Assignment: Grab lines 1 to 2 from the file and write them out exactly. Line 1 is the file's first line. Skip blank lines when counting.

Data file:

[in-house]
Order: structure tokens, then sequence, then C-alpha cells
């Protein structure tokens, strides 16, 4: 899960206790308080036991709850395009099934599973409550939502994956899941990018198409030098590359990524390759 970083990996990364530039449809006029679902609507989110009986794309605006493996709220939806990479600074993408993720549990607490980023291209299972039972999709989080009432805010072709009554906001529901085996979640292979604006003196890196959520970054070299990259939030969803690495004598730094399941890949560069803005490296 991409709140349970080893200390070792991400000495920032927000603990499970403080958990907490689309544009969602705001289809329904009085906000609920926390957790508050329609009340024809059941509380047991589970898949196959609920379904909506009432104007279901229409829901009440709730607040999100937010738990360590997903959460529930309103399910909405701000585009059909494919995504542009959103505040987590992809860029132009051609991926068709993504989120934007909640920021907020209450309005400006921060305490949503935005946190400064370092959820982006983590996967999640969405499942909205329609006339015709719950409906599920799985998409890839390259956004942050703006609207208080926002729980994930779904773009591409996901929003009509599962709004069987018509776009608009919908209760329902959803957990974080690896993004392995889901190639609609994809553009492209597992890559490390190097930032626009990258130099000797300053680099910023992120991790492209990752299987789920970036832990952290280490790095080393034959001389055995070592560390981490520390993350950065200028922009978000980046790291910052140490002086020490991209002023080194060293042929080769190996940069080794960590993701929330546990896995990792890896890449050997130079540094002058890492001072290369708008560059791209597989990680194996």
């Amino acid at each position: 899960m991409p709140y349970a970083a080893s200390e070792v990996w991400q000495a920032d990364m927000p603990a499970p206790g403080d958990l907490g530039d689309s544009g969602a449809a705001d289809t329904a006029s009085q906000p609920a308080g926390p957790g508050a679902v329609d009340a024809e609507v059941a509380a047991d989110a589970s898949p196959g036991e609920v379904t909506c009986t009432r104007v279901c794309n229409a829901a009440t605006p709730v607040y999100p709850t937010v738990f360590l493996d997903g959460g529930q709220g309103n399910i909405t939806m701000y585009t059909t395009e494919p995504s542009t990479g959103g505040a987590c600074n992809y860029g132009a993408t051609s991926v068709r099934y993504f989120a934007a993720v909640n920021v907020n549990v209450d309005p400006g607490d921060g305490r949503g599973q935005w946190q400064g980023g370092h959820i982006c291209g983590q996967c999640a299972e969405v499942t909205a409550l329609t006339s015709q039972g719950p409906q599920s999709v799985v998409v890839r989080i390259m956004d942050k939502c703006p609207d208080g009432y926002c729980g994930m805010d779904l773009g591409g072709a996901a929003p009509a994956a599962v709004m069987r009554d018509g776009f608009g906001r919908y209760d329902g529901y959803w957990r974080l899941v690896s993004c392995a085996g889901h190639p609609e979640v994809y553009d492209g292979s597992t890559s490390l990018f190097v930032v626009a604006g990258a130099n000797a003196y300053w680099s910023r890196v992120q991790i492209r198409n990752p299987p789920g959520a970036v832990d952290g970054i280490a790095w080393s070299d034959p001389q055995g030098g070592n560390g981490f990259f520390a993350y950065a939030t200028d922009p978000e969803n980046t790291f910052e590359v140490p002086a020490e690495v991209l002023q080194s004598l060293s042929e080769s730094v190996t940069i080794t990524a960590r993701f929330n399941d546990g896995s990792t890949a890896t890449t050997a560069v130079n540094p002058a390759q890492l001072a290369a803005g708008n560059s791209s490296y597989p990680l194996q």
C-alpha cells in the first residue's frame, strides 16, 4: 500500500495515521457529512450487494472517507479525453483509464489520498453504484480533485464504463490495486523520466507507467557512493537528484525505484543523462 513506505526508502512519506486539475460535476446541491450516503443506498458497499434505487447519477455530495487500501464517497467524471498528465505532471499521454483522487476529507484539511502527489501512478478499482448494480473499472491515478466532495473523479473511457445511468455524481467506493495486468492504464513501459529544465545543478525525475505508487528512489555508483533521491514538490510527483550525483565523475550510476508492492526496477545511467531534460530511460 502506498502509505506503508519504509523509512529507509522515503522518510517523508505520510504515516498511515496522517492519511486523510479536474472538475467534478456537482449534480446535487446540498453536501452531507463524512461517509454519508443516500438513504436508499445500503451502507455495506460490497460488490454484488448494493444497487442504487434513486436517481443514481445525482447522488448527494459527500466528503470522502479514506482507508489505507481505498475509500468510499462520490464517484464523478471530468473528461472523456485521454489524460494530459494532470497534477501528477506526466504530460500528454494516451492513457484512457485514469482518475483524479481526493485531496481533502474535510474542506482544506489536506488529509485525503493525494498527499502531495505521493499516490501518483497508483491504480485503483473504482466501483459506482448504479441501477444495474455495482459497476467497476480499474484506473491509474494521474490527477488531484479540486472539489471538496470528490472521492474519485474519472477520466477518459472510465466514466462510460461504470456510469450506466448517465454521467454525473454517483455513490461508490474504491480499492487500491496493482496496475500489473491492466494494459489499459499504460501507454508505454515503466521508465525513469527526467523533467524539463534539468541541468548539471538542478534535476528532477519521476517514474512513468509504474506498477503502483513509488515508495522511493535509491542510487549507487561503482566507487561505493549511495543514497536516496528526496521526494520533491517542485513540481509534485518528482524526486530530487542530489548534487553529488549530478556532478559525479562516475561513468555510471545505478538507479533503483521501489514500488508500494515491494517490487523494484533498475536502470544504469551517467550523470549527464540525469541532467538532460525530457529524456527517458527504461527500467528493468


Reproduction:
[in-house]
Order: structure tokens, then sequence, then C-alpha cells